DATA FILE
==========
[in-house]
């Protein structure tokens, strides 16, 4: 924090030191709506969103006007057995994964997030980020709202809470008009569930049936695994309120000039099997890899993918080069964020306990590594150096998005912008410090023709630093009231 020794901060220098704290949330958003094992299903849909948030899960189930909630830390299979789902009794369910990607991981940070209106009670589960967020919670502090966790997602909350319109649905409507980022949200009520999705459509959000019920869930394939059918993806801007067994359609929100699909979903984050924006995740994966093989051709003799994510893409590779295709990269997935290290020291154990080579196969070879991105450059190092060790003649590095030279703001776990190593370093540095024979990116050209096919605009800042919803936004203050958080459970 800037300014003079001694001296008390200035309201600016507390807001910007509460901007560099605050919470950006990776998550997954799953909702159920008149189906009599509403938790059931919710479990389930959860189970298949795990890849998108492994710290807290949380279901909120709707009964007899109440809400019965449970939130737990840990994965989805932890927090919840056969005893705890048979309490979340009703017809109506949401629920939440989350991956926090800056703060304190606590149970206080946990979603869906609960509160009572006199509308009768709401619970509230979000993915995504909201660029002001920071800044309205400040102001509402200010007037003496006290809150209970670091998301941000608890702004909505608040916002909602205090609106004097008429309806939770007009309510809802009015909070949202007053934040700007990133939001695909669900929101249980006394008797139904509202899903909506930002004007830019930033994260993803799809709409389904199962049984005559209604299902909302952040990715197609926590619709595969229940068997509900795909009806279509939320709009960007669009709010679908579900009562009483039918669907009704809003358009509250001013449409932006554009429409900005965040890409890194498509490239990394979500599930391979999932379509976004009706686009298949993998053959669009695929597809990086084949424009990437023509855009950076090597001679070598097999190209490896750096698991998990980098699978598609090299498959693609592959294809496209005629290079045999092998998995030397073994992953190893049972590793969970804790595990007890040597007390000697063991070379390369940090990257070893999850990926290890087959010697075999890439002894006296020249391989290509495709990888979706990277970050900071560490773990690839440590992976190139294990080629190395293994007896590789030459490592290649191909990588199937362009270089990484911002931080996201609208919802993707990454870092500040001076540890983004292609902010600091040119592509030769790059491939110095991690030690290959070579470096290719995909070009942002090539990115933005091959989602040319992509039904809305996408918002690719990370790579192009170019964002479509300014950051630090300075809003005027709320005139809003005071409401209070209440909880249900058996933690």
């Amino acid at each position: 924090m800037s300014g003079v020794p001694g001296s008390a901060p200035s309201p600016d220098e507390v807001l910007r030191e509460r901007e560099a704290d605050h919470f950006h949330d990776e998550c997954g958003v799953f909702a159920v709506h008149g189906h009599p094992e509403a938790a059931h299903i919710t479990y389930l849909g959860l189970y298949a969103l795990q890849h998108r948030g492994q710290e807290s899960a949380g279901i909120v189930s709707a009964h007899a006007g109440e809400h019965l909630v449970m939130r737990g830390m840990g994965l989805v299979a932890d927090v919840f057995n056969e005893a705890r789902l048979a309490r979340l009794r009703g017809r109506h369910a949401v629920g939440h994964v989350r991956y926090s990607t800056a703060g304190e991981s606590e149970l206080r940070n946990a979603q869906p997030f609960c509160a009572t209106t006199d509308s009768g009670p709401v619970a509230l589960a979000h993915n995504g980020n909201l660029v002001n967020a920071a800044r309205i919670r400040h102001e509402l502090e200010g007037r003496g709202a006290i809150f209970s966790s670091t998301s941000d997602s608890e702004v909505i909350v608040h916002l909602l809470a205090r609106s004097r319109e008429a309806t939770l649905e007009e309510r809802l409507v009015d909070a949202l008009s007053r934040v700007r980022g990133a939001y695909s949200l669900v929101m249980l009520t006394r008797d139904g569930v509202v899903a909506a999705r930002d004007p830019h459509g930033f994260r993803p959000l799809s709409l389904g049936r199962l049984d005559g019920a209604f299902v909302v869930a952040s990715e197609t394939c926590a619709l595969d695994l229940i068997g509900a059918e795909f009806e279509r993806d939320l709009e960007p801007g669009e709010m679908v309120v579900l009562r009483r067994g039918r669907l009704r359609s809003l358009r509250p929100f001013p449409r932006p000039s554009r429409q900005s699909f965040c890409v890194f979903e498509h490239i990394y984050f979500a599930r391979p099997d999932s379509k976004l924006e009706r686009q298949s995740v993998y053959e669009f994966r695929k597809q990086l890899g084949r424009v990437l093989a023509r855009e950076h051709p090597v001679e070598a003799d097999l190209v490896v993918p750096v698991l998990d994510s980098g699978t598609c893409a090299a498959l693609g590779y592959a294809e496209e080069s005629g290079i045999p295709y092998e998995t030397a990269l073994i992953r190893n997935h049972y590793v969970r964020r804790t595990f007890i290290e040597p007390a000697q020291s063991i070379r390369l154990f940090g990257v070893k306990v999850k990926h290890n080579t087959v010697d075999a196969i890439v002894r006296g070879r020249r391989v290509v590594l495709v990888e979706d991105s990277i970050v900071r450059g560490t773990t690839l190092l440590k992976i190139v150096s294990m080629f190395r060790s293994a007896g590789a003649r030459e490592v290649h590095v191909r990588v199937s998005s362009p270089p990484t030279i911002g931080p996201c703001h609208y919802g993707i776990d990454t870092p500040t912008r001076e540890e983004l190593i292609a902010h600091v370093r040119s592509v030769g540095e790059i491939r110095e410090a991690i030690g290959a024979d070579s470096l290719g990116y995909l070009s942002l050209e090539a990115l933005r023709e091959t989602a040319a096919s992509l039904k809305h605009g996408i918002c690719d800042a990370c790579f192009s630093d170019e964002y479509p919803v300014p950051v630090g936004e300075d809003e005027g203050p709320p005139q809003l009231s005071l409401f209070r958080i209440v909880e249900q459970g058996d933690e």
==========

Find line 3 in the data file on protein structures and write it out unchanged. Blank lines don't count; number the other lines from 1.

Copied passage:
């Amino acid at each position: 924090m800037s300014g003079v020794p001694g001296s008390a901060p200035s309201p600016d220098e507390v807001l910007r030191e509460r901007e560099a704290d605050h919470f950006h949330d990776e998550c997954g958003v799953f909702a159920v709506h008149g189906h009599p094992e509403a938790a059931h299903i919710t479990y389930l849909g959860l189970y298949a969103l795990q890849h998108r948030g492994q710290e807290s899960a949380g279901i909120v189930s709707a009964h007899a006007g109440e809400h019965l909630v449970m939130r737990g830390m840990g994965l989805v299979a932890d927090v919840f057995n056969e005893a705890r789902l048979a309490r979340l009794r009703g017809r109506h369910a949401v629920g939440h994964v989350r991956y926090s990607t800056a703060g304190e991981s606590e149970l206080r940070n946990a979603q869906p997030f609960c509160a009572t209106t006199d509308s009768g009670p709401v619970a509230l589960a979000h993915n995504g980020n909201l660029v002001n967020a920071a800044r309205i919670r400040h102001e509402l502090e200010g007037r003496g709202a006290i809150f209970s966790s670091t998301s941000d997602s608890e702004v909505i909350v608040h916002l909602l809470a205090r609106s004097r319109e008429a309806t939770l649905e007009e309510r809802l409507v009015d909070a949202l008009s007053r934040v700007r980022g990133a939001y695909s949200l669900v929101m249980l009520t006394r008797d139904g569930v509202v899903a909506a999705r930002d004007p830019h459509g930033f994260r993803p959000l799809s709409l389904g049936r199962l049984d005559g019920a209604f299902v909302v869930a952040s990715e197609t394939c926590a619709l595969d695994l229940i068997g509900a059918e795909f009806e279509r993806d939320l709009e960007p801007g669009e709010m679908v309120v579900l009562r009483r067994g039918r669907l009704r359609s809003l358009r509250p929100f001013p449409r932006p000039s554009r429409q900005s699909f965040c890409v890194f979903e498509h490239i990394y984050f979500a599930r391979p099997d999932s379509k976004l924006e009706r686009q298949s995740v993998y053959e669009f994966r695929k597809q990086l890899g084949r424009v990437l093989a023509r855009e950076h051709p090597v001679e070598a003799d097999l190209v490896v993918p750096v698991l998990d994510s980098g699978t598609c893409a090299a498959l693609g590779y592959a294809e496209e080069s005629g290079i045999p295709y092998e998995t030397a990269l073994i992953r190893n997935h049972y590793v969970r964020r804790t595990f007890i290290e040597p007390a000697q020291s063991i070379r390369l154990f940090g990257v070893k306990v999850k990926h290890n080579t087959v010697d075999a196969i890439v002894r006296g070879r020249r391989v290509v590594l495709v990888e979706d991105s990277i970050v900071r450059g560490t773990t690839l190092l440590k992976i190139v150096s294990m080629f190395r060790s293994a007896g590789a003649r030459e490592v290649h590095v191909r990588v199937s998005s362009p270089p990484t030279i911002g931080p996201c703001h609208y919802g993707i776990d990454t870092p500040t912008r001076e540890e983004l190593i292609a902010h600091v370093r040119s592509v030769g540095e790059i491939r110095e410090a991690i030690g290959a024979d070579s470096l290719g990116y995909l070009s942002l050209e090539a990115l933005r023709e091959t989602a040319a096919s992509l039904k809305h605009g996408i918002c690719d800042a990370c790579f192009s630093d170019e964002y479509p919803v300014p950051v630090g936004e300075d809003e005027g203050p709320p005139q809003l009231s005071l409401f209070r958080i209440v909880e249900q459970g058996d933690e």